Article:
Irish man shot in Libya criticises Government’s refusal to help
Family of Abduraheem Duidi had to raise money privately to fund medical evacuation to Ireland
Abduraheem Duidi, from Crumlin, was shot in Tripoli and is receiving treatment at University Hospital Galway
A young Irish man who had a foot amputated after being shot in Libya has expressed his sadness at the Government’s refusal to fund his medical evacuation from the region.
Abduraheem Duidi claims the Government was more concerned with saving on the cost of an air ambulance than with his life or the loss of his foot.
Mr Duidi, who grew up in Crumlin, Dublin, was shot in Tripoli on March 4th. The Department of Foreign Affairs, in accordance with its normal rules, refused to fund his medical evacuation. Almost three weeks passed before friends and family raised enough money to privately fund an air ambulance transport to Ireland.
Currently receiving treatment in University Hospital Galway, he is due to undergo a further operation on his surviving leg on Tuesday. He says he has been told he has a 20 per cent chance of losing it.
“It is sad that you are Irish and there is no one from your Government to help you when something like this happens,” Mr Duidi said, speaking to The Irish Times from his hospital bed. “They told my parents we can’t help you until you arrange the money. With them it was a problem with money, but they didn’t see the risk of me losing my leg, or even my life.”
Gang of armed men
Mr Duidi says he is still in enormous pain after being shot in both legs, and has suffered nightmares and depression.
On the morning of the attack, the 23-year-old English language teacher was in a car with a work colleague when they were stopped by a gang of armed men.
If I came to Ireland they would have got their money. That wasn’t a problem. Yet the more it was delayed, the more I got infected
“There were about 20 of them. One of them, out of his head on drugs, shot my friend, who was driving. Then he came running to me, he jumped on me, hit me and shot me in the legs.”
“At first I thought it was only the right leg. The only thing holding it on was skin. I felt all the blood coming out and I got real dizzy.”
Mr Duidi pleaded with the men to take him to hospital, which they did after half an hour. However, no doctor was present. When his family arrived they found him another hospital where doctors performed emergency surgery. The following day he was taken to a hospital in Tunisia, where further operations were carried out.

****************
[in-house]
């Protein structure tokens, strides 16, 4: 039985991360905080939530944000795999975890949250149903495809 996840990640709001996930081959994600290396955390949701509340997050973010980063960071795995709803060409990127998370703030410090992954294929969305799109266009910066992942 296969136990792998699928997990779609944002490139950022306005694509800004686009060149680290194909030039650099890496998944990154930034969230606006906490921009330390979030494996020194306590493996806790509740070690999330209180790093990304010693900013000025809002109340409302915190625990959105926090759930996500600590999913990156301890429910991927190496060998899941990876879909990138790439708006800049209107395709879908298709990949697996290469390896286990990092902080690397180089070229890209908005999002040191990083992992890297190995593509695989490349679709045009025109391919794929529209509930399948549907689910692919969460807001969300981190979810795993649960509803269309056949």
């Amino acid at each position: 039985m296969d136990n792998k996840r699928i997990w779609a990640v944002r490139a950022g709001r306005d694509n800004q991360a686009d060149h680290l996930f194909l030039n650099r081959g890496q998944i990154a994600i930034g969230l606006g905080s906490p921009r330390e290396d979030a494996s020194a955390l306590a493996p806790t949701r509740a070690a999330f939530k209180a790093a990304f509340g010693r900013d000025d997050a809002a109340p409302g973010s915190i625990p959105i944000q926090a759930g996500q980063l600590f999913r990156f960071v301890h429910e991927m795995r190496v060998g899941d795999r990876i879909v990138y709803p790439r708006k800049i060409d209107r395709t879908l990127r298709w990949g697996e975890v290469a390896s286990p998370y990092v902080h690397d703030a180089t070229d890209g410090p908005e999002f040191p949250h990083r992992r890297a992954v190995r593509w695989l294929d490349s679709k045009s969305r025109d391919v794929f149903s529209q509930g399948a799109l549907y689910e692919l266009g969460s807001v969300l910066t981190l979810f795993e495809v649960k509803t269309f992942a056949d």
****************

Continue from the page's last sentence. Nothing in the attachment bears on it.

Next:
Family and friends made contact with the Department in Dublin and Ireland’s consul in Tunisia, but were told there was no funding available for an air transport. Surgeons there recommended a double amputation but Mr Duidi declined in the hope of having his leg saved in Ireland.
Treated in Galway
He says he would have repaid any money the Department provided for transport. “If I came to Ireland they would have got their money. That wasn’t a problem. Yet the more it was delayed, the more I got infected.”
When he got to Galway, the medical team had to amputate his right foot in order to stop the infection spreading to his vital organs. Vascular surgeon Prof Sherif Sultan says the outcome would have been “completely different” if Mr Duidi had been brought to him immediately after being shot.
Official advice on the Department’s website advises people who need hospital treatment abroad to contact the nearest Irish embassy or consulate. The Department says it can contact family, help find English-speaking doctors and communicate with medical personnel, but it cannot pay hospital bills or other medical expenses.
Despite his traumatic experience over the past month, Mr Duidi is positive about the future. “What happened, happened. I can’t really change it. I’ll put my artificial leg on and do my best to get back on my feet.”